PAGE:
"Not surprisingly, care for patients with undetectable viral loads is less costly than for those with higher viral loads in a managed care setting," Lapins says.

"The second study also underscores the need to get patients on drugs with a specific goal of suppression if we really want to keep costs in check," adds Urdaneta. "By demonstrating that all costs are significantly reduced for patients who are suppressed, we hope we can gain more support to get patients on drugs earlier."

"As many managed care organizations tend to view drug budgets and drug costs independently of other operational costs, these data underscore the need for viewing the per patient cost of HIV care as a whole," Lapins says. "It is important to recognize that HIV care encompasses many other components of care, such as indirect costs to community services, employers, friends, and families."

Persuading managed care organizations that early drug intervention reduces average overall monthly costs for members with HIV is challenging. Persuading state and federal governments that early drug interventions is cost-effective is even more daunting.

Research presented at the recent 12th World AIDS Conference in Geneva, Switzerland, used a mathematical model to demonstrate that providing early access to AIDS treatment for the poor and uninsured would be cost-effective, or at least cost-neutral.

Current Medicaid eligibility rules only extend health care coverage to persons with HIV who have suffered an AIDS-defining illness or who have a CD4 count below 200, notes Gary Rose, JD, director of public policy for the Title II Community AIDS National Network and the Treatment Access Expansion Project in Washington, DC. "The state of medical science is such that there is a possibility with early, aggressive treatment that persons with HIV may never get AIDS," he says. "The problem with that is about 25% of persons with HIV have no insurance whatsoever, and the Health Care Financing Administration says they have to meet requirements of full-blown AIDS before qualifying for Medicaid coverage."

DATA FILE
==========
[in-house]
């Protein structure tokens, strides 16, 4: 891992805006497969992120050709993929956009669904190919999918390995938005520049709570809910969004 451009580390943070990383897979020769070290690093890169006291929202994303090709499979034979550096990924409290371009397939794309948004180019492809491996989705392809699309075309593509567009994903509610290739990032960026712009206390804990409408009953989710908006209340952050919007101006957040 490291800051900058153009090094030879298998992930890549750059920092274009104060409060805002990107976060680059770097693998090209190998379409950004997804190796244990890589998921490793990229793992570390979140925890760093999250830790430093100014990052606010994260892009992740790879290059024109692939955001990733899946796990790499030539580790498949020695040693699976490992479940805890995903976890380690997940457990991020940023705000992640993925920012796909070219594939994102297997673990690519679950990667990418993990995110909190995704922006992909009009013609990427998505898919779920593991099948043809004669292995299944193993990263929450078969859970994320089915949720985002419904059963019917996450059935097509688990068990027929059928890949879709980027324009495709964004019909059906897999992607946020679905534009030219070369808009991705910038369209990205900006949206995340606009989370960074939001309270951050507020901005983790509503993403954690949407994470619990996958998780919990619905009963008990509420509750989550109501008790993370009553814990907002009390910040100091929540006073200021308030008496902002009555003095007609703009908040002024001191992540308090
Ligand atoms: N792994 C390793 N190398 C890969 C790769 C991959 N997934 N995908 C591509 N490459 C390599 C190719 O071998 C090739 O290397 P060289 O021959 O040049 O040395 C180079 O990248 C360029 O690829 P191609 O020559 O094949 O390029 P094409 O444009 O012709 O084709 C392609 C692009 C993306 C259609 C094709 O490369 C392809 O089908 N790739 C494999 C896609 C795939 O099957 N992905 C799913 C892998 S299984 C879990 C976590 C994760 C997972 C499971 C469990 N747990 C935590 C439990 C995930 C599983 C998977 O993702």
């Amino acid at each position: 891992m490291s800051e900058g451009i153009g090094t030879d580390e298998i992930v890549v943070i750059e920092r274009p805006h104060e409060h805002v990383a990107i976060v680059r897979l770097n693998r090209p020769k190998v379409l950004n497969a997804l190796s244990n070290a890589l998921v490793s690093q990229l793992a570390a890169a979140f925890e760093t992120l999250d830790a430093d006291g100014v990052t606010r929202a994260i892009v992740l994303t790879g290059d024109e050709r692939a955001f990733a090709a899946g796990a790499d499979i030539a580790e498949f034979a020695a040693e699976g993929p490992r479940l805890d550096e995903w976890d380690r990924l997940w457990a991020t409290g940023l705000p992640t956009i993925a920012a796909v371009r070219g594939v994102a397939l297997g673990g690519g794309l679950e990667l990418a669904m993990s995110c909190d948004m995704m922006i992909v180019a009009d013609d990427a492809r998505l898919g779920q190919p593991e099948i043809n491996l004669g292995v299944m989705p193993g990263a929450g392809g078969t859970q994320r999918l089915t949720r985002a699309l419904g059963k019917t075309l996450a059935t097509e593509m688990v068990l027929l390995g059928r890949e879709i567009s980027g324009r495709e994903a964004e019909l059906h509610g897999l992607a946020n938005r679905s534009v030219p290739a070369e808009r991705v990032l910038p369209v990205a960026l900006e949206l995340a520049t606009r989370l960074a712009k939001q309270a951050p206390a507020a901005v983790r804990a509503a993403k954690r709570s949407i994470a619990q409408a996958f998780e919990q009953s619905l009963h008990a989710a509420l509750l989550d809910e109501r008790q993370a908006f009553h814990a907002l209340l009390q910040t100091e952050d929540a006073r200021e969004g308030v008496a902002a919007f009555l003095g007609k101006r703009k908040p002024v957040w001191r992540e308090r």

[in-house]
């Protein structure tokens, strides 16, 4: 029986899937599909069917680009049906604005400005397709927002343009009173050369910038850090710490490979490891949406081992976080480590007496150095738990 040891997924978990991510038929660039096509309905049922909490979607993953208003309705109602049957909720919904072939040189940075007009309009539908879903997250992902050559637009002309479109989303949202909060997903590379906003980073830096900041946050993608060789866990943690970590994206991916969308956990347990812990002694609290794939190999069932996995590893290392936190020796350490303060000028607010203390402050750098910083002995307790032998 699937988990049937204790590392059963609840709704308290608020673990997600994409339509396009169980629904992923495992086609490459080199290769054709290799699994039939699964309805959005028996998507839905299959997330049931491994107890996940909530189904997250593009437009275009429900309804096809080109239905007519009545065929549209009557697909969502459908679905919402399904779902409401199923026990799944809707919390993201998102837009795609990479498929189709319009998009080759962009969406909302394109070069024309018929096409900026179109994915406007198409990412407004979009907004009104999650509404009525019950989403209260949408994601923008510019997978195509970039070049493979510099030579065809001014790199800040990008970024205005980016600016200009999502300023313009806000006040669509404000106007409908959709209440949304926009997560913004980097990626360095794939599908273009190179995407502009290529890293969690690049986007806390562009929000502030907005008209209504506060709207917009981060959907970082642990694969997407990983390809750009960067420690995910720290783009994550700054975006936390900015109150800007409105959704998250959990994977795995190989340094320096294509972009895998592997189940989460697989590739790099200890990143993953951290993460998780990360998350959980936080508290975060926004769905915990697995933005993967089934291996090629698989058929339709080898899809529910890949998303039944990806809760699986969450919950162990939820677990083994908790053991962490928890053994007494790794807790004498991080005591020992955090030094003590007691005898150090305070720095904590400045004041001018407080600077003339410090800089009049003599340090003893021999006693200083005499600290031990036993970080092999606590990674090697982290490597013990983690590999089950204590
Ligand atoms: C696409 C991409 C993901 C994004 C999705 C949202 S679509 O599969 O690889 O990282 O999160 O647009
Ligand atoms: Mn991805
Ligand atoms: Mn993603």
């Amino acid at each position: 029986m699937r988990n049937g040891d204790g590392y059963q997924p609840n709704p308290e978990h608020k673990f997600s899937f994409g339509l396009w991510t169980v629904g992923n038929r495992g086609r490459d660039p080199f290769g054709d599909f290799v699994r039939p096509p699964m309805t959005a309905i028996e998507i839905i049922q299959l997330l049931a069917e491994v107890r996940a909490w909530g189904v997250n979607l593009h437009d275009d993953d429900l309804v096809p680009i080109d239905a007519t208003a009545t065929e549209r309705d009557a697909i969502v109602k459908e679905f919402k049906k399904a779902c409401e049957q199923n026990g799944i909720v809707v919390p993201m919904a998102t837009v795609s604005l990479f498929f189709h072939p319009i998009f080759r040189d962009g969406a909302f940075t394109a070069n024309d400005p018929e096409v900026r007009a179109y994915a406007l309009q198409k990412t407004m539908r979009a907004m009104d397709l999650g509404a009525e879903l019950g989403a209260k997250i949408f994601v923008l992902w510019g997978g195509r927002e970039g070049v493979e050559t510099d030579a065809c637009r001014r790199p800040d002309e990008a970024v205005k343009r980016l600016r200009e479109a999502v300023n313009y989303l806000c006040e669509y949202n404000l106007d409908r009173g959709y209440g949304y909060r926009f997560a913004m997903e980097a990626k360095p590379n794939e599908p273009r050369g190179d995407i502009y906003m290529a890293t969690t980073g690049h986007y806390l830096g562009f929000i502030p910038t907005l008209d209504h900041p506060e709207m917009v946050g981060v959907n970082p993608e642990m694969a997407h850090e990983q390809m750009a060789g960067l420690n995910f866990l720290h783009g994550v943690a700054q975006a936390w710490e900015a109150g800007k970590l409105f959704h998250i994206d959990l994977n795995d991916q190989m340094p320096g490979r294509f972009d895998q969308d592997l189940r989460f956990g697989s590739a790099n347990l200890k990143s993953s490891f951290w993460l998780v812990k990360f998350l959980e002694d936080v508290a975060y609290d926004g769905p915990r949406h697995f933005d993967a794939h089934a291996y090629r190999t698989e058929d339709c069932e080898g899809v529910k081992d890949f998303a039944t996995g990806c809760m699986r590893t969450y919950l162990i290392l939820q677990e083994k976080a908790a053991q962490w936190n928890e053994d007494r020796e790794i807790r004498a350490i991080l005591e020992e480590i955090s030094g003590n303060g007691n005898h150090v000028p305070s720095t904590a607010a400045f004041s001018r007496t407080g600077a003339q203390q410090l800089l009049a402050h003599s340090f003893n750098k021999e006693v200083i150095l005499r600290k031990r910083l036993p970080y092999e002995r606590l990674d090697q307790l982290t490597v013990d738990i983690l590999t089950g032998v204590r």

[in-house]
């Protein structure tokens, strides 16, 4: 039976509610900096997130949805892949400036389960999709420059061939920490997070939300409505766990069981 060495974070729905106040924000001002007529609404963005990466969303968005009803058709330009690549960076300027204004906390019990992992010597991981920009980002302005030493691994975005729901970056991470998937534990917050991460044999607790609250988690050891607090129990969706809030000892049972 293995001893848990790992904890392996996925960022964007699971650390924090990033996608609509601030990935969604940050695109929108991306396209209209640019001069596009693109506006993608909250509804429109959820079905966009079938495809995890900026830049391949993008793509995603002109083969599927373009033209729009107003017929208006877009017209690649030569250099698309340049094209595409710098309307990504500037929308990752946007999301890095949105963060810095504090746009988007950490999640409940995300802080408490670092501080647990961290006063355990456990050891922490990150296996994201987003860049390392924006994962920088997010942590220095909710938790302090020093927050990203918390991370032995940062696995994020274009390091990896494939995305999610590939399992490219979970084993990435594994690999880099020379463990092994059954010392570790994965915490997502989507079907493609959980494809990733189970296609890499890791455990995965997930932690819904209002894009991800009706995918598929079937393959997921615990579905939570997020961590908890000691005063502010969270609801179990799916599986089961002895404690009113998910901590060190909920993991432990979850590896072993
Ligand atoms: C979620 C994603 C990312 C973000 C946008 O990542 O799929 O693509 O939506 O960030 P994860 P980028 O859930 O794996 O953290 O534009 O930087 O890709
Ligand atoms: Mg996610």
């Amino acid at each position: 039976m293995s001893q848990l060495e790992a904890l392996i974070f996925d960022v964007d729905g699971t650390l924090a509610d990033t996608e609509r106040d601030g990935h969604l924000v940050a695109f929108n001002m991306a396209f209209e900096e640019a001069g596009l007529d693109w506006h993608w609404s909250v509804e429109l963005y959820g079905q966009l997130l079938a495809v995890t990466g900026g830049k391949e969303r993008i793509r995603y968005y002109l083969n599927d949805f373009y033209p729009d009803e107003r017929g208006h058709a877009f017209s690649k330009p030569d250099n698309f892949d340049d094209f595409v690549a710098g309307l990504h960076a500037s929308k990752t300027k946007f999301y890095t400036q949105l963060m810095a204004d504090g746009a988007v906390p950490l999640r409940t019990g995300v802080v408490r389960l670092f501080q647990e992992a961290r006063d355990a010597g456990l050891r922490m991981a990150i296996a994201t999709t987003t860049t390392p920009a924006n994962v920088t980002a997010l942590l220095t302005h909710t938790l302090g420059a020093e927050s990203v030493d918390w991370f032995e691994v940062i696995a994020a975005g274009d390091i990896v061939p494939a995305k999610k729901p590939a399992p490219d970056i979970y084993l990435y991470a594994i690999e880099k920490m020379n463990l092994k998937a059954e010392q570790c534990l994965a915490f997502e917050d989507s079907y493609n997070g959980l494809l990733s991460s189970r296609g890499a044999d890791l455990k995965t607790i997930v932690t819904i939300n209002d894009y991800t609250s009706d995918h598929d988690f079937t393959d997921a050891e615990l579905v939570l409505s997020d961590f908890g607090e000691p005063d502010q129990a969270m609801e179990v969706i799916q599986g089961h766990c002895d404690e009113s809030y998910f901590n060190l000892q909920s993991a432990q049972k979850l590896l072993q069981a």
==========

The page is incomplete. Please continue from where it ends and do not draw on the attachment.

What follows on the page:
Cost of survival benefit a bargain

The study, conducted by pharmacoeconomists using established simulation techniques and data from existing clinical trials, drew several conclusions:

• Early intervention with AIDS drug cocktails delays the progression of AIDS.

• Providing early treatment, when patients have CD4 counts between 200 and 500 and have never experienced an AIDS-defining event, results in prolonged survival and is cost-effective when compared with costs of delaying treatment until patients have CD4s count of less than 200 or have experienced an AIDS-defining event.

• By five years, 15.3% of patients receiving early drug intervention are expected to develop an AIDS-defining event, compared with 25.4% if treatment is delayed.

• By 10 years, 40% of patients receiving early with drug intervention are expected to develop an AIDS-defining event, compared with 48.8% if treatment is delayed.

"At the most basic level, the research shows that patients receiving early, aggressive treatment experience increased life span," says Rose. "Moreover, the overall cost of providing patients with this survival benefit is negligible."

"This study provides an important addition to any discussion on early treatment for persons with HIV," says John C. Hornberger, MD, MS, director of health economics for Roche Global Pharmacoeconomic Research and a clinical associate professor of medicine in the division of general internal medicine at Stanford University in Stanford, CA, who conducted the study. "There is little argument that the clinical guidelines for treatment of persons with HIV, including early treatment with drug therapies, make sense in terms of efficacy, but we wanted to prove that they also make sense economically."

In fact, the simulation model found that the costs associated with delaying the onset of the symptoms of AIDS only increases overall medical care costs over the first five years by $241 per patient per year, he says.

The next step is to take Hornberger’s simulation model and do it one better, Rose says. "We want to look at all the costs associated with treating early vs. treating late on every single number we could get our hands on, including productivity levels, prison, unemployment. We want to beta test the pharmacoeconomic model using state Medicaid recipients to see if we can make a real-world argument that early treatment has a positive cost impact," he says, adding that several states have been approached about participating in the beta test.

"If the model works, and the intervention proved cost-effective, there’s no reason why the same model can’t be played with and used to show effectiveness of early intervention and prevention for other disease," he adds.